Confessions At Sea: The Calm After The Crazy (Sailing Across The Pacific)

Confessions At Sea: The Calm After The Crazy (Sailing Across The Pacific)

The sense of tranquility is palatable, as if the sea gods crafted the perfect opening passage to welcome us. I gaze out at the horizon and half expect to see messages written in the clouds. “We’ve been waiting for you, dolphin parade ahead”.

It feels like the calm after the crazy, with the crazy being the past couple of months.  The various boat projects, broken bits, bureaucracy, mishaps and hold-ups were starting to take their toll on our mental state.  Our normal stash of optimism and positivity was steadily being depleted.  Little did we know; a fresh supply was waiting for us less than hundred nautical miles West/Southwest.

Drunk on over-saturated sunsets, confessions start flowing.  The realities of boat life, stress and relationships come spewing out like an unkinked water hose.

I suggest a drink in hand, squishy chair under your bum and feet propped up before hitting the play button on this one.

I have no idea what it was like for you to see that, but for me it was syrupy sweet.  One of the unexpected surprises of sailing is night watches and video diaries.  We get to see a side of each other we wouldn’t otherwise.  Kind of feels like I am listening in on a private conversation between friends.

I don’t know the rules on quoting yourself, but I made this statement when we said goodbye to Kate and it still applies here.

sailing and relationships

I’ve never had a “this feels like a choke hold” moment with Jason. But that doesn’t mean stress doesn’t work its way into our relationship.  IT DOES!  The problem with filming ourselves is we don’t have a camera man around to film when we’re in the thick of something.  So, it’s not likely we’ll ever capture one of our disagreements.  In those moments, we’re focused on what’s most important, which is the situation itself and oursleves.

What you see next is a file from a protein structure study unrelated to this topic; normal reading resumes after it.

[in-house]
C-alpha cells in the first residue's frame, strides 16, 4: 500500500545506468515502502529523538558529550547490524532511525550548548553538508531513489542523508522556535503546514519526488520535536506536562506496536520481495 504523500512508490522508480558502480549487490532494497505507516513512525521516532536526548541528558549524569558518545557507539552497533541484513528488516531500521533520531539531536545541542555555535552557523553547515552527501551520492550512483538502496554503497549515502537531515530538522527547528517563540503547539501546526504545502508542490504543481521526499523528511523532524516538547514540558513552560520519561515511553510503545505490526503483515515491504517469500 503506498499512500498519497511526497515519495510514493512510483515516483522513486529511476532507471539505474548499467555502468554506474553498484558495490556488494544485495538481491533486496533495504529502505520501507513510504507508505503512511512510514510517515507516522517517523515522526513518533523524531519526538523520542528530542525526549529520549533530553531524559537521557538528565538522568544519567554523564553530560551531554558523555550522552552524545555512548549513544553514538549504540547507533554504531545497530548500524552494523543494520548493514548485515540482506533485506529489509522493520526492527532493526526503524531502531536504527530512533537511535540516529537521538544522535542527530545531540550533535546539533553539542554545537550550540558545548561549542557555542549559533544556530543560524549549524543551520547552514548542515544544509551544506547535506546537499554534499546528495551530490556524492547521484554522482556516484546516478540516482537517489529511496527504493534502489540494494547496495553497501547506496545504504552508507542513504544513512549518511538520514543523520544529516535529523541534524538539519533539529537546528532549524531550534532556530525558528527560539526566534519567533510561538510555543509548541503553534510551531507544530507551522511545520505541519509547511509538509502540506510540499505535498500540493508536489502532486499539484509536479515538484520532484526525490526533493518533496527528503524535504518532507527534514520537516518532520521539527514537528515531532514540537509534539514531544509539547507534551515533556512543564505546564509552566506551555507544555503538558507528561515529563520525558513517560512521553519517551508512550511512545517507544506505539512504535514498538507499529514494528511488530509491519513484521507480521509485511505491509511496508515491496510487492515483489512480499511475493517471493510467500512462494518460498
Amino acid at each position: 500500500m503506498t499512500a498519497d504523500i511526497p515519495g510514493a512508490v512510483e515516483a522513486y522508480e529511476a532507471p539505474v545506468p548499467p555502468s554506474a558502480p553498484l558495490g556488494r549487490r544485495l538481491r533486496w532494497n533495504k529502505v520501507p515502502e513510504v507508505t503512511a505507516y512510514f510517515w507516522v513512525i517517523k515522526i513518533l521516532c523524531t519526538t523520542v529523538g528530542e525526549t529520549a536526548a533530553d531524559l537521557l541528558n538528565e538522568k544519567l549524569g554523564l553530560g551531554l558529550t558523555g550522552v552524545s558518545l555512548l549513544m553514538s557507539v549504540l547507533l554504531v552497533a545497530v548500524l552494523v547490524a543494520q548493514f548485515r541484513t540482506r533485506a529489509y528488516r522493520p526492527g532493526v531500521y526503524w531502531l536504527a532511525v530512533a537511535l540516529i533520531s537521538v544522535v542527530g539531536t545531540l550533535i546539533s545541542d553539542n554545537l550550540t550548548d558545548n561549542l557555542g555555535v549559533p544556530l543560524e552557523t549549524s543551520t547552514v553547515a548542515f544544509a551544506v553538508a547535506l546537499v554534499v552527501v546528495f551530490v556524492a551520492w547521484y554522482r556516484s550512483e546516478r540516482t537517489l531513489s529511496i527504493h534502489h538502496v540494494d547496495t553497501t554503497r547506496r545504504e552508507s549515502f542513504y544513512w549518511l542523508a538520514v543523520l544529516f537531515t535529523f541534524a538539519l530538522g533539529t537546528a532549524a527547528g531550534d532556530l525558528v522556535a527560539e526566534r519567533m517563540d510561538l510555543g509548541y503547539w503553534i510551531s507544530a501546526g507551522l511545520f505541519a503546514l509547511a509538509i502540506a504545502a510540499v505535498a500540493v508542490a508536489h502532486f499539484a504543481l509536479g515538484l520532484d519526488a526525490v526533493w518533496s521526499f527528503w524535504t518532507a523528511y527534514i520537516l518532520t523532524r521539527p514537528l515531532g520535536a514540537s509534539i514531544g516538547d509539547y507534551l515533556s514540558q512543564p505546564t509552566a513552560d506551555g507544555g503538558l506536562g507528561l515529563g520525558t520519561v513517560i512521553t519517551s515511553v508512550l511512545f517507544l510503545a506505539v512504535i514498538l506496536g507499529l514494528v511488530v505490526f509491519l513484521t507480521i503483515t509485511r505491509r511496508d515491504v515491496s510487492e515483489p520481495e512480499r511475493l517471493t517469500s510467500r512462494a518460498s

We’ve been so focused on the ever growing mountain of tasks, we didn’t leave time for, well…anything else.  The weight of our Ecuador Visa’s expiring wasn’t helping the situation either (we could have applied for an extension but that would just mean more bureaucracy, money and time). We got caught up in our own daily grind.  No cubical or rat race needed to live in a bubble, we create those ourselves.

Finally setting out on the adventure we had been laser focused on was a release.  Couple that with favorable seas, clear skies and infinite breathing room…and we’re in a state euphoria.  The open ocean can be a paradise and days like these make us feel we could just keep sailing forever.

pacific ocean crossing views

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Captain’s Hour  (AKA Sundowners)

A while back we read a book about heavy weather sailing where the author provides a good case as to why one should have a Captain’s hour during passage.

The author writes “I encourage a glass of wine, rum, or beer at Captain’s Hour, to help people relax and sleep.  A few days without sleep can be debilitating and can not only ruin your enjoyment of the passage but also impair your ability to make sound decisions when conditions deteriorate.”

We decided it was a great idea and started the tradition aboard Curiosity on our sail from Panama to Ecuador. Captain’s Hour brings everyone on board together, to relax and discuss the days events.

Coconut Oat Bread

Bread Maker:

Settings: 1.5 lb loaf size /Basic setting #1 / light crust

Add wet ingredients first, dry ingredients next and yeast last.

  • 3 tablespoons butter
  • 2 eggs
  • ¾ cup milk
  • 2 cups of white flour
  • 1/2 cup coconut flour  (Don’t have coconut flour?  Pulse unsweetened shredded coconut in a blender)
  • 1/2 cup rolled oats
  • ¼ cup sugar
  • 1 ½ teaspoons salt
  • 2 teaspoons yeast

Gear Used

Sailing Report

To see our full travel map with interactive pins, click here:

sailing across the pacific tracker

We use our Garmin InReach to track our sail and send updates to family & Patreons. We take a screen capture every day at 5:30pm, because that marks another 24hrs logged for our sail across the Pacific.  It’s a fun way to follow along in real time and hear what’s happening on board.  This video covered April 24 – 26, 2018.  Here is the screen capture from April 26th.  The little dots share real-time trip info and the little message pop-up is us writing to the people following along from sea.